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Elvira: Mistress of the Dark (1988) Poster

Trivia

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Elvira's Macabre Mobile was created for the film. The 1958 T-Bird hard top was purchased for $2,500 and went through $7,000+ in alterations. The car has remained in the possession of Cassandra Peterson, who continues to use it when she does personal appearances as Elvira.
During the scene in which Elvira is being burned at the stake, the heat from the flames was so intense that it melted Cassandra Peterson's black Elvira wig.
The reason Elvira's dress was cut that way and her hair was so long in back was to hide the scars the actress has on her neck and shoulders from burns she received when she was five years old.
In 1988, Marvel Comics released a magazine-sized comic book adaptation of the film.
Cassandra Peterson's personal hand and body double for the film was Susan McNabb who was later assumed to be Cassandra's sister at hundreds of Elvira's public appearances. Susan retired as Cassandra's personal assistant in 2005 after nearly 20 years.
The painting of Elvira's aunt Morganna Talbot is actually a painting of Cassandra Peterson, sans makeup and wig.
Elvira's great-aunt Morganna Talbot's house is also the Munster family's house.
When casting the film, Cassandra Peterson gave roles to Edie McClurg, Lynne Marie Stewart, Deryl Carroll, Joseph Arias, Tress MacNeille and John Paragon, who she became friends with when they worked together in the L.A. comedy troupe The Groundlings.
In real life, Cassandra Peterson (Elvira) began her career as a Las Vegas showgirl, a career her character also pursues.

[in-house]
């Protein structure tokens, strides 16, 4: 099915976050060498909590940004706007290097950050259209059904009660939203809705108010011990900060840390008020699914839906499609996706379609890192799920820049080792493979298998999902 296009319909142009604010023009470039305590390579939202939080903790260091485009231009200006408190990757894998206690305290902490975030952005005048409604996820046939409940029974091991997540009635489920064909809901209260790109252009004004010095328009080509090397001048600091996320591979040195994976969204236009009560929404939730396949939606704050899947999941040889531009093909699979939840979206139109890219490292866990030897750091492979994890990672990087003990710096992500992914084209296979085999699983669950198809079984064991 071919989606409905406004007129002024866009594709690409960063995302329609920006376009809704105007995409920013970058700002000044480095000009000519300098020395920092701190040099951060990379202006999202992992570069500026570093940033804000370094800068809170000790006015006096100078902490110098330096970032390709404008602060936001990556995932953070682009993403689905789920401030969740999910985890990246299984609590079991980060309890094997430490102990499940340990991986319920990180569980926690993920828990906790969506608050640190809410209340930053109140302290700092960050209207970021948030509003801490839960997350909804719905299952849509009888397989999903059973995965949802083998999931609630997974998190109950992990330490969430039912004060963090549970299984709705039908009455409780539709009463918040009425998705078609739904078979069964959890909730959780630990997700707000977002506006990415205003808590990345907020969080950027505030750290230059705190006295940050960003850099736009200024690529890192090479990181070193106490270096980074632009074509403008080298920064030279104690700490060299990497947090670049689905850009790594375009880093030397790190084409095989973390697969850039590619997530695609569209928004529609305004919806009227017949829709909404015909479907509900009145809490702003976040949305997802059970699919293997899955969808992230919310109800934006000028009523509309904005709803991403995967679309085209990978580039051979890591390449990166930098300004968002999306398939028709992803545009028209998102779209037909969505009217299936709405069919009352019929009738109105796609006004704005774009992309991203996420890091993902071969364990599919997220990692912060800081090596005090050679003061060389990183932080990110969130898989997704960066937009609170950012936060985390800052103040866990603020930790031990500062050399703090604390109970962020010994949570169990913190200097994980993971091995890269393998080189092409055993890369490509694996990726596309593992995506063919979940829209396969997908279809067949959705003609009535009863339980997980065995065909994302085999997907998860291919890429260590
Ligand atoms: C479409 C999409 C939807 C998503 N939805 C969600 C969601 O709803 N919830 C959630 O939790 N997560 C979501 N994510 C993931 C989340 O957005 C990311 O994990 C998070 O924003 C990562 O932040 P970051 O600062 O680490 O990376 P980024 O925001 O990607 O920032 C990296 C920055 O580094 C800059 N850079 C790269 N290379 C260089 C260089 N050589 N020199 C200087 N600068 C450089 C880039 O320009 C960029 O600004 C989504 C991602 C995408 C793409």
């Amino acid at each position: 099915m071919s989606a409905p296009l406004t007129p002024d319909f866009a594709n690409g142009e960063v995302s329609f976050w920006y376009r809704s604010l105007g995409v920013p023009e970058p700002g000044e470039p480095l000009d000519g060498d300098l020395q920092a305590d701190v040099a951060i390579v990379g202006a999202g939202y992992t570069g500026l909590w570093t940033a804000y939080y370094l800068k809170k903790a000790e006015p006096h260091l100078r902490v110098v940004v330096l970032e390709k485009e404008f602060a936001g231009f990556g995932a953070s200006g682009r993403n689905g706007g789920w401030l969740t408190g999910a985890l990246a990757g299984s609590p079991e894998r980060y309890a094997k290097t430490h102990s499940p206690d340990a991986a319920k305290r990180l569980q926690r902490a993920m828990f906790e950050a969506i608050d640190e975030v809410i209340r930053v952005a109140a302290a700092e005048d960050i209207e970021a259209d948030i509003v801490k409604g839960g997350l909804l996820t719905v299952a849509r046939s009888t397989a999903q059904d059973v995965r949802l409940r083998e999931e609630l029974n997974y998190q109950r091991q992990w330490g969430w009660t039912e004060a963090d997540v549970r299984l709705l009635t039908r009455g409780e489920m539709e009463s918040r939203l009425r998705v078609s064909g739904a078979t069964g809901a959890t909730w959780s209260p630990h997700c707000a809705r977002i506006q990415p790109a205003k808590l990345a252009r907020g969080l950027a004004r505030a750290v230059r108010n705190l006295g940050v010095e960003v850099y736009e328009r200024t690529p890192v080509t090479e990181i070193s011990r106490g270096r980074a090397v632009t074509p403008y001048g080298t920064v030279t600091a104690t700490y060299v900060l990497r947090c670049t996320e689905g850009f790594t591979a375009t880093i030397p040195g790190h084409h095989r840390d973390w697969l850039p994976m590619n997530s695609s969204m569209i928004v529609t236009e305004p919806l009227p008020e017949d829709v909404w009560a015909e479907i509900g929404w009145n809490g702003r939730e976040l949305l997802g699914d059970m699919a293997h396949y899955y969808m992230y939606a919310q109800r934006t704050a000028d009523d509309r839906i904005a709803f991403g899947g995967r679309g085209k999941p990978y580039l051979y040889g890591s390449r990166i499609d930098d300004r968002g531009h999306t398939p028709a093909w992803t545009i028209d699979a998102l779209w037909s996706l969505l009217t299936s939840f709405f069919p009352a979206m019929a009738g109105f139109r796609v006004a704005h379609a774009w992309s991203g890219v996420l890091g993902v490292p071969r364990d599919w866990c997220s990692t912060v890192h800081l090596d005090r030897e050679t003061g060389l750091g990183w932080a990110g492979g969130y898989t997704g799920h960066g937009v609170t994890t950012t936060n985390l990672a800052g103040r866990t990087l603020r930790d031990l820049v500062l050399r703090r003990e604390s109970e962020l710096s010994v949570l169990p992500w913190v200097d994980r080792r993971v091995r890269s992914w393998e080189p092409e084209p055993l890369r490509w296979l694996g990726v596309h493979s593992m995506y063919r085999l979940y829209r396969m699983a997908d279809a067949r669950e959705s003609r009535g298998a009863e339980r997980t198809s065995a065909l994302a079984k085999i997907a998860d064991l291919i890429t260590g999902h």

The anchorwoman played by Tress MacNeille is based on a real anchorwoman Cassandra Peterson did not get along with during her days at a local television station.
The Las Vegas scene was originally ommited from the shooting script because NBC executives thought it would be too expensive to build the set. So the film was shot and editied without it, and then screened for NBC executives to decide on whether or not to fund more money for the Vegas finish (which Cassandra really wanted). Ultimately, executives liked the film enough to fund the Las Vegas scene. The scene was shot a month later in a warehouse in the San Fernando Valley, but some parts of the song and dance were cut from the final film.
The town of Falwell is actually Midwest Street, on the Warner Bros. back-lot.
After Cassandra Peterson made a small, cameo appearance in Pee-wee's Big Adventure (1985), her good friend Paul Reubens wanted to return the favor for her film vehicle. Unfortunately, his film, Big Top Pee-wee (1988), and her film were being filmed simultaneously.
The character of Vincent Talbot was named as an homage to actors Vincent Price and Lyle Talbot.
Joel Thurm, who served as supervising producer on the film, appears uncredited as the town barber.
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Tress MacNeille, who plays the newswoman, voiced Boobarella, a parody of Elvira, on The Simpsons (1989).